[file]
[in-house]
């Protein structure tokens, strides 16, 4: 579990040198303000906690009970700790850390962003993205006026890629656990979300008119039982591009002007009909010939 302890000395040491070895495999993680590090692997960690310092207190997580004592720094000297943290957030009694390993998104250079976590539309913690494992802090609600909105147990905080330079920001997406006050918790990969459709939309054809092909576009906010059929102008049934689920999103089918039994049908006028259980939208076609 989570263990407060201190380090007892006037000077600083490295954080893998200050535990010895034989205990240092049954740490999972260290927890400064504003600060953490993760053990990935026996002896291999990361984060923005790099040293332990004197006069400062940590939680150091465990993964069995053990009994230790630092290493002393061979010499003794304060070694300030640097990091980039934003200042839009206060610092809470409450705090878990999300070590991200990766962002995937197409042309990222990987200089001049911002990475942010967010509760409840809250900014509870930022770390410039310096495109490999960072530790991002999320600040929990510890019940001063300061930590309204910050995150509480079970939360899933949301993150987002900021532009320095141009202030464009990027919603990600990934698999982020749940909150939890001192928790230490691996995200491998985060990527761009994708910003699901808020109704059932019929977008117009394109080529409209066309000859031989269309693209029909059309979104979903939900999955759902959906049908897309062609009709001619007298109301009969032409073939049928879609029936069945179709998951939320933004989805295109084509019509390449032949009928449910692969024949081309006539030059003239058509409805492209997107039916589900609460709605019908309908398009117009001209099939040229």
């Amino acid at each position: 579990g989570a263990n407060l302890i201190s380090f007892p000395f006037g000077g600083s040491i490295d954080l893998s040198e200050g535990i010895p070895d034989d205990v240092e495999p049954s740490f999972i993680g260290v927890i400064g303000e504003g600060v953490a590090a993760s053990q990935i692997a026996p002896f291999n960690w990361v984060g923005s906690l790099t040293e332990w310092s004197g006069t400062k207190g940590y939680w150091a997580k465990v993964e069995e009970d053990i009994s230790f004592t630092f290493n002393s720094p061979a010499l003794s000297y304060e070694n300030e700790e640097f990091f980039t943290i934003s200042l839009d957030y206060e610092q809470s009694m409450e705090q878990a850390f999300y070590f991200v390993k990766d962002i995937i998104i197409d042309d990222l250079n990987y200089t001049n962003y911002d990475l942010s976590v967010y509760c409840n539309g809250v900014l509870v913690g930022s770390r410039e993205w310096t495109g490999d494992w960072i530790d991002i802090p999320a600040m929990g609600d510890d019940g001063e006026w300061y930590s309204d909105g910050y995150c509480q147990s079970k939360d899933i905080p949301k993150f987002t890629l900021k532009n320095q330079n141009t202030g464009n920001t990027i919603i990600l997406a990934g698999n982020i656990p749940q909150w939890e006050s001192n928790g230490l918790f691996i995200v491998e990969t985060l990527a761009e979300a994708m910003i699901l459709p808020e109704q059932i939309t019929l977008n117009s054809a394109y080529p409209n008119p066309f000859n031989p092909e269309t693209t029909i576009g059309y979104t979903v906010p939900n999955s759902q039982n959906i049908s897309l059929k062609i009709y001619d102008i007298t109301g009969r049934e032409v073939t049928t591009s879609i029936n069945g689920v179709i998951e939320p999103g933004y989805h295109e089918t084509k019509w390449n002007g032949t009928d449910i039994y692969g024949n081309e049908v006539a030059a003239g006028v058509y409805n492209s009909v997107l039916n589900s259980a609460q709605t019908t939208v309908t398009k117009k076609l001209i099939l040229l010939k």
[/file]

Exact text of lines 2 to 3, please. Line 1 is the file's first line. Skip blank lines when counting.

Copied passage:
């Protein structure tokens, strides 16, 4: 579990040198303000906690009970700790850390962003993205006026890629656990979300008119039982591009002007009909010939 302890000395040491070895495999993680590090692997960690310092207190997580004592720094000297943290957030009694390993998104250079976590539309913690494992802090609600909105147990905080330079920001997406006050918790990969459709939309054809092909576009906010059929102008049934689920999103089918039994049908006028259980939208076609 989570263990407060201190380090007892006037000077600083490295954080893998200050535990010895034989205990240092049954740490999972260290927890400064504003600060953490993760053990990935026996002896291999990361984060923005790099040293332990004197006069400062940590939680150091465990993964069995053990009994230790630092290493002393061979010499003794304060070694300030640097990091980039934003200042839009206060610092809470409450705090878990999300070590991200990766962002995937197409042309990222990987200089001049911002990475942010967010509760409840809250900014509870930022770390410039310096495109490999960072530790991002999320600040929990510890019940001063300061930590309204910050995150509480079970939360899933949301993150987002900021532009320095141009202030464009990027919603990600990934698999982020749940909150939890001192928790230490691996995200491998985060990527761009994708910003699901808020109704059932019929977008117009394109080529409209066309000859031989269309693209029909059309979104979903939900999955759902959906049908897309062609009709001619007298109301009969032409073939049928879609029936069945179709998951939320933004989805295109084509019509390449032949009928449910692969024949081309006539030059003239058509409805492209997107039916589900609460709605019908309908398009117009001209099939040229």
């Amino acid at each position: 579990g989570a263990n407060l302890i201190s380090f007892p000395f006037g000077g600083s040491i490295d954080l893998s040198e200050g535990i010895p070895d034989d205990v240092e495999p049954s740490f999972i993680g260290v927890i400064g303000e504003g600060v953490a590090a993760s053990q990935i692997a026996p002896f291999n960690w990361v984060g923005s906690l790099t040293e332990w310092s004197g006069t400062k207190g940590y939680w150091a997580k465990v993964e069995e009970d053990i009994s230790f004592t630092f290493n002393s720094p061979a010499l003794s000297y304060e070694n300030e700790e640097f990091f980039t943290i934003s200042l839009d957030y206060e610092q809470s009694m409450e705090q878990a850390f999300y070590f991200v390993k990766d962002i995937i998104i197409d042309d990222l250079n990987y200089t001049n962003y911002d990475l942010s976590v967010y509760c409840n539309g809250v900014l509870v913690g930022s770390r410039e993205w310096t495109g490999d494992w960072i530790d991002i802090p999320a600040m929990g609600d510890d019940g001063e006026w300061y930590s309204d909105g910050y995150c509480q147990s079970k939360d899933i905080p949301k993150f987002t890629l900021k532009n320095q330079n141009t202030g464009n920001t990027i919603i990600l997406a990934g698999n982020i656990p749940q909150w939890e006050s001192n928790g230490l918790f691996i995200v491998e990969t985060l990527a761009e979300a994708m910003i699901l459709p808020e109704q059932i939309t019929l977008n117009s054809a394109y080529p409209n008119p066309f000859n031989p092909e269309t693209t029909i576009g059309y979104t979903v906010p939900n999955s759902q039982n959906i049908s897309l059929k062609i009709y001619d102008i007298t109301g009969r049934e032409v073939t049928t591009s879609i029936n069945g689920v179709i998951e939320p999103g933004y989805h295109e089918t084509k019509w390449n002007g032949t009928d449910i039994y692969g024949n081309e049908v006539a030059a003239g006028v058509y409805n492209s009909v997107l039916n589900s259980a609460q709605t019908t939208v309908t398009k117009k076609l001209i099939l040229l010939k």